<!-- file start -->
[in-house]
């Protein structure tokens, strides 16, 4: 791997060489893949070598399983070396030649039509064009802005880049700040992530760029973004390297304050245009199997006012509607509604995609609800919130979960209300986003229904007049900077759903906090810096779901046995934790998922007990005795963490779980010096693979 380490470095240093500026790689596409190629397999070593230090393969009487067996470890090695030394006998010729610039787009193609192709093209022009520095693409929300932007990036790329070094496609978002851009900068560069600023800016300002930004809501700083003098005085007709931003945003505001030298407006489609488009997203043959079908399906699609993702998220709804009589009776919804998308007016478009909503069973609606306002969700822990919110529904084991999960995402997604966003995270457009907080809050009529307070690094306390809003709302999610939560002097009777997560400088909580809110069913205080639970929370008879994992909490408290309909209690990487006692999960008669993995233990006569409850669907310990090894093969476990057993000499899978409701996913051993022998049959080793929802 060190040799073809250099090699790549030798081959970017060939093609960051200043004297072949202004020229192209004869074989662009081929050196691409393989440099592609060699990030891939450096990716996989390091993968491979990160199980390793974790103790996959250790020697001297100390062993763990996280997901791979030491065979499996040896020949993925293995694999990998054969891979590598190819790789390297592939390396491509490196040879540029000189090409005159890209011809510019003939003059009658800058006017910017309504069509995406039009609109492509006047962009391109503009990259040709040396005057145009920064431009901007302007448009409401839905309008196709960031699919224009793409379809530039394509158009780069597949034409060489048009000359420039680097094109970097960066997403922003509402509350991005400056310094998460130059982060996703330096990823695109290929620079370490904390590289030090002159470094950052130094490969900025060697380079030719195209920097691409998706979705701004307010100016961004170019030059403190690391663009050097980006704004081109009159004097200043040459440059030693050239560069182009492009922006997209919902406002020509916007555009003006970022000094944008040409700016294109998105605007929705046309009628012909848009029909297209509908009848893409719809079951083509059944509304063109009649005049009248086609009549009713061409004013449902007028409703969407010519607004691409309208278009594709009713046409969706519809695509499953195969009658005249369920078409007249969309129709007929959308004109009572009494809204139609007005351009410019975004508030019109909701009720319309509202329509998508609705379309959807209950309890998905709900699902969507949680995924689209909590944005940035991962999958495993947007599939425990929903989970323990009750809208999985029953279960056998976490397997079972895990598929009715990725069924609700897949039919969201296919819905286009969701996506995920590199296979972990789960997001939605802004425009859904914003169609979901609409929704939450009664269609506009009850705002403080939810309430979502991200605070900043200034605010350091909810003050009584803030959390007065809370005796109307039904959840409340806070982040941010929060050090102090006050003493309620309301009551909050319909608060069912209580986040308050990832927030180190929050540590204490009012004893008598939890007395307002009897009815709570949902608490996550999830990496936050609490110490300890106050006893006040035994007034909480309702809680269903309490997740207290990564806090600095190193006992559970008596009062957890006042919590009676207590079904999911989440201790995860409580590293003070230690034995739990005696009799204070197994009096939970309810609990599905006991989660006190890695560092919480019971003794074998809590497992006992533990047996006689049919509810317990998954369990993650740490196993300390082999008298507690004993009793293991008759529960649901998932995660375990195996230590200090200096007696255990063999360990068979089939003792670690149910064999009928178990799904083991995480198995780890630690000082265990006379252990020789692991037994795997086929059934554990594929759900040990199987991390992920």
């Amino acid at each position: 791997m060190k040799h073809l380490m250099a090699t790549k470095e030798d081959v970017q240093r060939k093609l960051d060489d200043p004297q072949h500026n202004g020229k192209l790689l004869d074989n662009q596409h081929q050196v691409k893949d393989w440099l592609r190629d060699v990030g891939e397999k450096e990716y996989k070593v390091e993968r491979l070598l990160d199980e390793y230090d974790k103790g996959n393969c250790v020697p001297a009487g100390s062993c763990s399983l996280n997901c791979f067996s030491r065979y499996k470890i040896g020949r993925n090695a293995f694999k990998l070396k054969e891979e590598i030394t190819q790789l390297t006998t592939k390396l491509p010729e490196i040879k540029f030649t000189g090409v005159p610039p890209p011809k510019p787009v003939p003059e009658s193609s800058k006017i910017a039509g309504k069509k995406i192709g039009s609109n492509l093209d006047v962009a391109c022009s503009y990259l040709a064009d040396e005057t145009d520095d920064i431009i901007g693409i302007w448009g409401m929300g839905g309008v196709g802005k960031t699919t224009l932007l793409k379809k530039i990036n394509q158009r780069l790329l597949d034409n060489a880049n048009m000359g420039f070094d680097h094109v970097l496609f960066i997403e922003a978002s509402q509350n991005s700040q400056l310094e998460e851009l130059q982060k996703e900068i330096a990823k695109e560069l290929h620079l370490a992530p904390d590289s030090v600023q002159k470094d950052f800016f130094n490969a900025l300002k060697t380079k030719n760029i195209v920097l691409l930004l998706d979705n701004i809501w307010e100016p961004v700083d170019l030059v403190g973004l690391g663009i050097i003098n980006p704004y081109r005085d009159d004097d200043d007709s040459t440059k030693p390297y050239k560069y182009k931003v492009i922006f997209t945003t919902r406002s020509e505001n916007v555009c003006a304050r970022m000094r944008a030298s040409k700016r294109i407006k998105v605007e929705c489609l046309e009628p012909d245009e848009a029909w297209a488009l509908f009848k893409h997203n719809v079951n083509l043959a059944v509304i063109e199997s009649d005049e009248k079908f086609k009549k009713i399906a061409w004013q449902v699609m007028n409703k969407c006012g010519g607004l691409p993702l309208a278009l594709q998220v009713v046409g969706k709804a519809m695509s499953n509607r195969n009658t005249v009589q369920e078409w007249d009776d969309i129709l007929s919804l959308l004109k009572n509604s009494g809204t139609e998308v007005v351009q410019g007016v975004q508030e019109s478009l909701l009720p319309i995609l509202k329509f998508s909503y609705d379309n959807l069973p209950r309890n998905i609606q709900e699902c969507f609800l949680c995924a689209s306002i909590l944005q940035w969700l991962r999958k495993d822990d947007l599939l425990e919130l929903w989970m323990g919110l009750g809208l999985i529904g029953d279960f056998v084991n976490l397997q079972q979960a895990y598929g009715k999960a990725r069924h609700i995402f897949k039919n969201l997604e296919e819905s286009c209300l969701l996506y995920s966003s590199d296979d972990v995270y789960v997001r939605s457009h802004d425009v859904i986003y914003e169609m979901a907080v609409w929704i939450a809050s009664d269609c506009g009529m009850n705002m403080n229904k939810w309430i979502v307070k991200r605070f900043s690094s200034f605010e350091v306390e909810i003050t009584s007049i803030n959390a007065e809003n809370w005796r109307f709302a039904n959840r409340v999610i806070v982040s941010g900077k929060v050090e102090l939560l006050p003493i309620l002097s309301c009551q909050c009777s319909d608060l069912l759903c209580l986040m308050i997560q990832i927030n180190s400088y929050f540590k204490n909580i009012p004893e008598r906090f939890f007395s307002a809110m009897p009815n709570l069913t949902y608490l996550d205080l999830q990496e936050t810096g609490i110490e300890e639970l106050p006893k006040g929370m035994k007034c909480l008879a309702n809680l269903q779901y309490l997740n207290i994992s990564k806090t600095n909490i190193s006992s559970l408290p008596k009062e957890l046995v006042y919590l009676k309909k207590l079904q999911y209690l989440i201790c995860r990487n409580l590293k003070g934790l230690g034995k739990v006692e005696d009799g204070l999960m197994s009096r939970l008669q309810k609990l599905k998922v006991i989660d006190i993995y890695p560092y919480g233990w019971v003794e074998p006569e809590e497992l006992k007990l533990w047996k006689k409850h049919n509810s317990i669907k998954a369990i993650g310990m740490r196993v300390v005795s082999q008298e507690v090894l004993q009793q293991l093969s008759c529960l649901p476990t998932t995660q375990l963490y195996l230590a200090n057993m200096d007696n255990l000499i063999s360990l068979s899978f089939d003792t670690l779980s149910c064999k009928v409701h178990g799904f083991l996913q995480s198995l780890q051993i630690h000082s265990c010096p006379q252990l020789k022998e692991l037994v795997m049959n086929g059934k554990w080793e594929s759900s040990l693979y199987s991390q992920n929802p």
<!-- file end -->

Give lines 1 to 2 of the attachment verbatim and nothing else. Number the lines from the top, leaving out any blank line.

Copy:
[in-house]
């Protein structure tokens, strides 16, 4: 791997060489893949070598399983070396030649039509064009802005880049700040992530760029973004390297304050245009199997006012509607509604995609609800919130979960209300986003229904007049900077759903906090810096779901046995934790998922007990005795963490779980010096693979 380490470095240093500026790689596409190629397999070593230090393969009487067996470890090695030394006998010729610039787009193609192709093209022009520095693409929300932007990036790329070094496609978002851009900068560069600023800016300002930004809501700083003098005085007709931003945003505001030298407006489609488009997203043959079908399906699609993702998220709804009589009776919804998308007016478009909503069973609606306002969700822990919110529904084991999960995402997604966003995270457009907080809050009529307070690094306390809003709302999610939560002097009777997560400088909580809110069913205080639970929370008879994992909490408290309909209690990487006692999960008669993995233990006569409850669907310990090894093969476990057993000499899978409701996913051993022998049959080793929802 060190040799073809250099090699790549030798081959970017060939093609960051200043004297072949202004020229192209004869074989662009081929050196691409393989440099592609060699990030891939450096990716996989390091993968491979990160199980390793974790103790996959250790020697001297100390062993763990996280997901791979030491065979499996040896020949993925293995694999990998054969891979590598190819790789390297592939390396491509490196040879540029000189090409005159890209011809510019003939003059009658800058006017910017309504069509995406039009609109492509006047962009391109503009990259040709040396005057145009920064431009901007302007448009409401839905309008196709960031699919224009793409379809530039394509158009780069597949034409060489048009000359420039680097094109970097960066997403922003509402509350991005400056310094998460130059982060996703330096990823695109290929620079370490904390590289030090002159470094950052130094490969900025060697380079030719195209920097691409998706979705701004307010100016961004170019030059403190690391663009050097980006704004081109009159004097200043040459440059030693050239560069182009492009922006997209919902406002020509916007555009003006970022000094944008040409700016294109998105605007929705046309009628012909848009029909297209509908009848893409719809079951083509059944509304063109009649005049009248086609009549009713061409004013449902007028409703969407010519607004691409309208278009594709009713046409969706519809695509499953195969009658005249369920078409007249969309129709007929959308004109009572009494809204139609007005351009410019975004508030019109909701009720319309509202329509998508609705379309959807209950309890998905709900699902969507949680995924689209909590944005940035991962999958495993947007599939425990929903989970323990009750809208999985029953279960056998976490397997079972895990598929009715990725069924609700897949039919969201296919819905286009969701996506995920590199296979972990789960997001939605802004425009859904914003169609979901609409929704939450009664269609506009009850705002403080939810309430979502991200605070900043200034605010350091909810003050009584803030959390007065809370005796109307039904959840409340806070982040941010929060050090102090006050003493309620309301009551909050319909608060069912209580986040308050990832927030180190929050540590204490009012004893008598939890007395307002009897009815709570949902608490996550999830990496936050609490110490300890106050006893006040035994007034909480309702809680269903309490997740207290990564806090600095190193006992559970008596009062957890006042919590009676207590079904999911989440201790995860409580590293003070230690034995739990005696009799204070197994009096939970309810609990599905006991989660006190890695560092919480019971003794074998809590497992006992533990047996006689049919509810317990998954369990993650740490196993300390082999008298507690004993009793293991008759529960649901998932995660375990195996230590200090200096007696255990063999360990068979089939003792670690149910064999009928178990799904083991995480198995780890630690000082265990006379252990020789692991037994795997086929059934554990594929759900040990199987991390992920």